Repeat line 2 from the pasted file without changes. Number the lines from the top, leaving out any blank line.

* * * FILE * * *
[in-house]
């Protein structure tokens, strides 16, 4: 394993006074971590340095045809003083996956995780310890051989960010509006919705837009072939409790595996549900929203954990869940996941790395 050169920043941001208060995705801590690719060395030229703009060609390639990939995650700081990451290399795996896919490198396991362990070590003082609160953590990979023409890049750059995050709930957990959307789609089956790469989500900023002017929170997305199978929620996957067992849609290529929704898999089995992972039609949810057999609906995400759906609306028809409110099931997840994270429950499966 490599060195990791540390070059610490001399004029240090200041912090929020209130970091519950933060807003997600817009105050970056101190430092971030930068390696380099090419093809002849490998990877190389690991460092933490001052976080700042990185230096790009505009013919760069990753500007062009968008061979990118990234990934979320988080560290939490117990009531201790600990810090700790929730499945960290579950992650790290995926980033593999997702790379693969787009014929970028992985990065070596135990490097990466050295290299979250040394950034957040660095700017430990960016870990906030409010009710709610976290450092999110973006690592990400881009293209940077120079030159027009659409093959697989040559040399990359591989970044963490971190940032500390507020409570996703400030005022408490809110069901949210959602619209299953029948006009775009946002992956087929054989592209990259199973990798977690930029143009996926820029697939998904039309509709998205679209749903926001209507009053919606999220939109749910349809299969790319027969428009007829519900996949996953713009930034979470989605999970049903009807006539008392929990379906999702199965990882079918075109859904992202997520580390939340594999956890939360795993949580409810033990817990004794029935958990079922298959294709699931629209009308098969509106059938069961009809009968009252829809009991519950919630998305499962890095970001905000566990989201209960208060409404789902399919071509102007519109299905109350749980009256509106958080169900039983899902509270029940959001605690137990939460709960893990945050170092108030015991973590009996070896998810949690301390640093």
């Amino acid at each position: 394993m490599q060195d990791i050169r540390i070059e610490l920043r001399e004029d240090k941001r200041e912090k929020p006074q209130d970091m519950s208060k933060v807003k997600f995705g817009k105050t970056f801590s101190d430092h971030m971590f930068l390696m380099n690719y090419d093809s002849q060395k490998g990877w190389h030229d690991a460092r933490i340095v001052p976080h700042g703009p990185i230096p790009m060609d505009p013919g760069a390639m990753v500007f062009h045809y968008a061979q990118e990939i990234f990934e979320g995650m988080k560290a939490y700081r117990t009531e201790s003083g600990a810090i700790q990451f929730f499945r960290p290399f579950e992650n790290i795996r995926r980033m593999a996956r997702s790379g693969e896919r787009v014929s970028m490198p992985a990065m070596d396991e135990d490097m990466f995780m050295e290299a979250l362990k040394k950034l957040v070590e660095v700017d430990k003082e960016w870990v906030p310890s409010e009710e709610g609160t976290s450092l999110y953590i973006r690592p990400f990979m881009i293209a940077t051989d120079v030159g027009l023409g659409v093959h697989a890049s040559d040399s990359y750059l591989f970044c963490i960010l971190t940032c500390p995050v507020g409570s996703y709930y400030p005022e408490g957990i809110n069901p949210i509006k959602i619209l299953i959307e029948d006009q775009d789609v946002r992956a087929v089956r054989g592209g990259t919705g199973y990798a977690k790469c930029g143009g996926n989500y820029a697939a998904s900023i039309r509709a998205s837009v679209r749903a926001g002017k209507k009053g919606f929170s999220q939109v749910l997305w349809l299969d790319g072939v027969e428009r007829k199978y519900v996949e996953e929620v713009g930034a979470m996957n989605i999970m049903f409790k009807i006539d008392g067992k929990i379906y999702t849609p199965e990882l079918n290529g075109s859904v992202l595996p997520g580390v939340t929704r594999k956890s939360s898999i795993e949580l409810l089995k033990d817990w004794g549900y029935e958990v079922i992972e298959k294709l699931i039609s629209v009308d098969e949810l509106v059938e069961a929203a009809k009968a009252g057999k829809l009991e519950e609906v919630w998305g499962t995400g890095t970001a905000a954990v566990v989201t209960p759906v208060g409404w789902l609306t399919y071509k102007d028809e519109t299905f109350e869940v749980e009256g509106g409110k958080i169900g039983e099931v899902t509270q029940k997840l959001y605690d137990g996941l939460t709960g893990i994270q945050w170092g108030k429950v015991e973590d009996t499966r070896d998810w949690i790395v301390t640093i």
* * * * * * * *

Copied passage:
């Protein structure tokens, strides 16, 4: 394993006074971590340095045809003083996956995780310890051989960010509006919705837009072939409790595996549900929203954990869940996941790395 050169920043941001208060995705801590690719060395030229703009060609390639990939995650700081990451290399795996896919490198396991362990070590003082609160953590990979023409890049750059995050709930957990959307789609089956790469989500900023002017929170997305199978929620996957067992849609290529929704898999089995992972039609949810057999609906995400759906609306028809409110099931997840994270429950499966 490599060195990791540390070059610490001399004029240090200041912090929020209130970091519950933060807003997600817009105050970056101190430092971030930068390696380099090419093809002849490998990877190389690991460092933490001052976080700042990185230096790009505009013919760069990753500007062009968008061979990118990234990934979320988080560290939490117990009531201790600990810090700790929730499945960290579950992650790290995926980033593999997702790379693969787009014929970028992985990065070596135990490097990466050295290299979250040394950034957040660095700017430990960016870990906030409010009710709610976290450092999110973006690592990400881009293209940077120079030159027009659409093959697989040559040399990359591989970044963490971190940032500390507020409570996703400030005022408490809110069901949210959602619209299953029948006009775009946002992956087929054989592209990259199973990798977690930029143009996926820029697939998904039309509709998205679209749903926001209507009053919606999220939109749910349809299969790319027969428009007829519900996949996953713009930034979470989605999970049903009807006539008392929990379906999702199965990882079918075109859904992202997520580390939340594999956890939360795993949580409810033990817990004794029935958990079922298959294709699931629209009308098969509106059938069961009809009968009252829809009991519950919630998305499962890095970001905000566990989201209960208060409404789902399919071509102007519109299905109350749980009256509106958080169900039983899902509270029940959001605690137990939460709960893990945050170092108030015991973590009996070896998810949690301390640093």